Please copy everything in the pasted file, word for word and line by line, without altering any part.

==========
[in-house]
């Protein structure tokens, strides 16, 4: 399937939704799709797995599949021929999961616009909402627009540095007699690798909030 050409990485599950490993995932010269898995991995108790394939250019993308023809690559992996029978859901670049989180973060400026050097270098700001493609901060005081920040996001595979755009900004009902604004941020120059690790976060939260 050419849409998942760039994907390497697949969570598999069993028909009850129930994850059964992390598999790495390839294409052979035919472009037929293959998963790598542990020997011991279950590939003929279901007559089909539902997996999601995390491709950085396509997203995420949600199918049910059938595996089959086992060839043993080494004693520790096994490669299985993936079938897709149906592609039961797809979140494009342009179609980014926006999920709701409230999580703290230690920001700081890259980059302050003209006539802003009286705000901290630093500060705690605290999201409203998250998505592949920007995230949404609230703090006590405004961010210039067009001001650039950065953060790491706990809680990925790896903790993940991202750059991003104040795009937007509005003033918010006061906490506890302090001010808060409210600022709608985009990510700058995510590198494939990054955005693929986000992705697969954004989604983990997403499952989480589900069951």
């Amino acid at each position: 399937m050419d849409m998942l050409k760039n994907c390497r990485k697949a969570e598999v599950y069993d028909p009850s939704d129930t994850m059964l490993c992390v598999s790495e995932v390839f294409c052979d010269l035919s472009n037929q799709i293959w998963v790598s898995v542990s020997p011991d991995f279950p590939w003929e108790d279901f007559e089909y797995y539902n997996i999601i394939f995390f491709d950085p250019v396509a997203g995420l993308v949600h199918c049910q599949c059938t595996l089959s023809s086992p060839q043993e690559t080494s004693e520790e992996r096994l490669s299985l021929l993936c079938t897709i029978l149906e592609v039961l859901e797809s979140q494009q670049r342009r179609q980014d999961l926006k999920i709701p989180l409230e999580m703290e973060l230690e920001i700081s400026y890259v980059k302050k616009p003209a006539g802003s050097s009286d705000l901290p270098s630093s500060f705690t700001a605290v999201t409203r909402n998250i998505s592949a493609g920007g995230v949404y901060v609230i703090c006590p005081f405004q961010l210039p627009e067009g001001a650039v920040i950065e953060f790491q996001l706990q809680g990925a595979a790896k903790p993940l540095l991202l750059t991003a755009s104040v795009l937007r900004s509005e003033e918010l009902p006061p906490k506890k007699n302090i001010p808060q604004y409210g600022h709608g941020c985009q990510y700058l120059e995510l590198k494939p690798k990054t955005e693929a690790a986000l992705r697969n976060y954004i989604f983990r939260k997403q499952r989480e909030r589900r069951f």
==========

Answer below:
[in-house]
């Protein structure tokens, strides 16, 4: 399937939704799709797995599949021929999961616009909402627009540095007699690798909030 050409990485599950490993995932010269898995991995108790394939250019993308023809690559992996029978859901670049989180973060400026050097270098700001493609901060005081920040996001595979755009900004009902604004941020120059690790976060939260 050419849409998942760039994907390497697949969570598999069993028909009850129930994850059964992390598999790495390839294409052979035919472009037929293959998963790598542990020997011991279950590939003929279901007559089909539902997996999601995390491709950085396509997203995420949600199918049910059938595996089959086992060839043993080494004693520790096994490669299985993936079938897709149906592609039961797809979140494009342009179609980014926006999920709701409230999580703290230690920001700081890259980059302050003209006539802003009286705000901290630093500060705690605290999201409203998250998505592949920007995230949404609230703090006590405004961010210039067009001001650039950065953060790491706990809680990925790896903790993940991202750059991003104040795009937007509005003033918010006061906490506890302090001010808060409210600022709608985009990510700058995510590198494939990054955005693929986000992705697969954004989604983990997403499952989480589900069951």
């Amino acid at each position: 399937m050419d849409m998942l050409k760039n994907c390497r990485k697949a969570e598999v599950y069993d028909p009850s939704d129930t994850m059964l490993c992390v598999s790495e995932v390839f294409c052979d010269l035919s472009n037929q799709i293959w998963v790598s898995v542990s020997p011991d991995f279950p590939w003929e108790d279901f007559e089909y797995y539902n997996i999601i394939f995390f491709d950085p250019v396509a997203g995420l993308v949600h199918c049910q599949c059938t595996l089959s023809s086992p060839q043993e690559t080494s004693e520790e992996r096994l490669s299985l021929l993936c079938t897709i029978l149906e592609v039961l859901e797809s979140q494009q670049r342009r179609q980014d999961l926006k999920i709701p989180l409230e999580m703290e973060l230690e920001i700081s400026y890259v980059k302050k616009p003209a006539g802003s050097s009286d705000l901290p270098s630093s500060f705690t700001a605290v999201t409203r909402n998250i998505s592949a493609g920007g995230v949404y901060v609230i703090c006590p005081f405004q961010l210039p627009e067009g001001a650039v920040i950065e953060f790491q996001l706990q809680g990925a595979a790896k903790p993940l540095l991202l750059t991003a755009s104040v795009l937007r900004s509005e003033e918010l009902p006061p906490k506890k007699n302090i001010p808060q604004y409210g600022h709608g941020c985009q990510y700058l120059e995510l590198k494939p690798k990054t955005e693929a690790a986000l992705r697969n976060y954004i989604f983990r939260k997403q499952r989480e909030r589900r069951f």